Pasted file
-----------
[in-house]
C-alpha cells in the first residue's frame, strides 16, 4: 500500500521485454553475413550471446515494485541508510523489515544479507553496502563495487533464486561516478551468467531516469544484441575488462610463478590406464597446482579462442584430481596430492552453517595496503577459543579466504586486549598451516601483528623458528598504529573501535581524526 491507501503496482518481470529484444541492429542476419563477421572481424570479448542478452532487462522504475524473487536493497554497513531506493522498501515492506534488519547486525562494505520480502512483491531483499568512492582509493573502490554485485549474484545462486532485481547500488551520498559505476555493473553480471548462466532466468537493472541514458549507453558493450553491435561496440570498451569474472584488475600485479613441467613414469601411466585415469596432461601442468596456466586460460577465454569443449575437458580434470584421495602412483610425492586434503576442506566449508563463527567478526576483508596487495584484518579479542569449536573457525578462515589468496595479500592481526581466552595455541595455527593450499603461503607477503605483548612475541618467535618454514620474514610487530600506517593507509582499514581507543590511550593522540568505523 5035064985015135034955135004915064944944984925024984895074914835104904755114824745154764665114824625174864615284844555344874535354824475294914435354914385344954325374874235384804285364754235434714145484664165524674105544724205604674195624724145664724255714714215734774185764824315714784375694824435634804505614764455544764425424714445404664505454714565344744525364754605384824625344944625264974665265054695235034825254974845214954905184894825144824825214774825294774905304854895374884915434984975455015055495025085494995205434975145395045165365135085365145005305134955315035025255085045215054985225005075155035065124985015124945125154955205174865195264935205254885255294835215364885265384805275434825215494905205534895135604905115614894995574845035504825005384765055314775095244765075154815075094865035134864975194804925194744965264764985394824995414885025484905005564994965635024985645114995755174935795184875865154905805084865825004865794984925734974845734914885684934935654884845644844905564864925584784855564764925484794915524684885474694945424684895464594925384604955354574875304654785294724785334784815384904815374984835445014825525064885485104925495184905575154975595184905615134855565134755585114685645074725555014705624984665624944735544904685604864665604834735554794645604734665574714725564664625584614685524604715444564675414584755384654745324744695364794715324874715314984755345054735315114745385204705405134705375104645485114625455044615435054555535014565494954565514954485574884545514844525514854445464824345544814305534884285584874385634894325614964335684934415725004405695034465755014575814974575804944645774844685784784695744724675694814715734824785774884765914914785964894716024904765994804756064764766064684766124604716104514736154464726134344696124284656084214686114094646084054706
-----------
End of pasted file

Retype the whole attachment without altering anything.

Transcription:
[in-house]
C-alpha cells in the first residue's frame, strides 16, 4: 500500500521485454553475413550471446515494485541508510523489515544479507553496502563495487533464486561516478551468467531516469544484441575488462610463478590406464597446482579462442584430481596430492552453517595496503577459543579466504586486549598451516601483528623458528598504529573501535581524526 491507501503496482518481470529484444541492429542476419563477421572481424570479448542478452532487462522504475524473487536493497554497513531506493522498501515492506534488519547486525562494505520480502512483491531483499568512492582509493573502490554485485549474484545462486532485481547500488551520498559505476555493473553480471548462466532466468537493472541514458549507453558493450553491435561496440570498451569474472584488475600485479613441467613414469601411466585415469596432461601442468596456466586460460577465454569443449575437458580434470584421495602412483610425492586434503576442506566449508563463527567478526576483508596487495584484518579479542569449536573457525578462515589468496595479500592481526581466552595455541595455527593450499603461503607477503605483548612475541618467535618454514620474514610487530600506517593507509582499514581507543590511550593522540568505523 5035064985015135034955135004915064944944984925024984895074914835104904755114824745154764665114824625174864615284844555344874535354824475294914435354914385344954325374874235384804285364754235434714145484664165524674105544724205604674195624724145664724255714714215734774185764824315714784375694824435634804505614764455544764425424714445404664505454714565344744525364754605384824625344944625264974665265054695235034825254974845214954905184894825144824825214774825294774905304854895374884915434984975455015055495025085494995205434975145395045165365135085365145005305134955315035025255085045215054985225005075155035065124985015124945125154955205174865195264935205254885255294835215364885265384805275434825215494905205534895135604905115614894995574845035504825005384765055314775095244765075154815075094865035134864975194804925194744965264764985394824995414885025484905005564994965635024985645114995755174935795184875865154905805084865825004865794984925734974845734914885684934935654884845644844905564864925584784855564764925484794915524684885474694945424684895464594925384604955354574875304654785294724785334784815384904815374984835445014825525064885485104925495184905575154975595184905615134855565134755585114685645074725555014705624984665624944735544904685604864665604834735554794645604734665574714725564664625584614685524604715444564675414584755384654745324744695364794715324874715314984755345054735315114745385204705405134705375104645485114625455044615435054555535014565494954565514954485574884545514844525514854445464824345544814305534884285584874385634894325614964335684934415725004405695034465755014575814974575804944645774844685784784695744724675694814715734824785774884765914914785964894716024904765994804756064764766064684766124604716104514736154464726134344696124284656084214686114094646084054706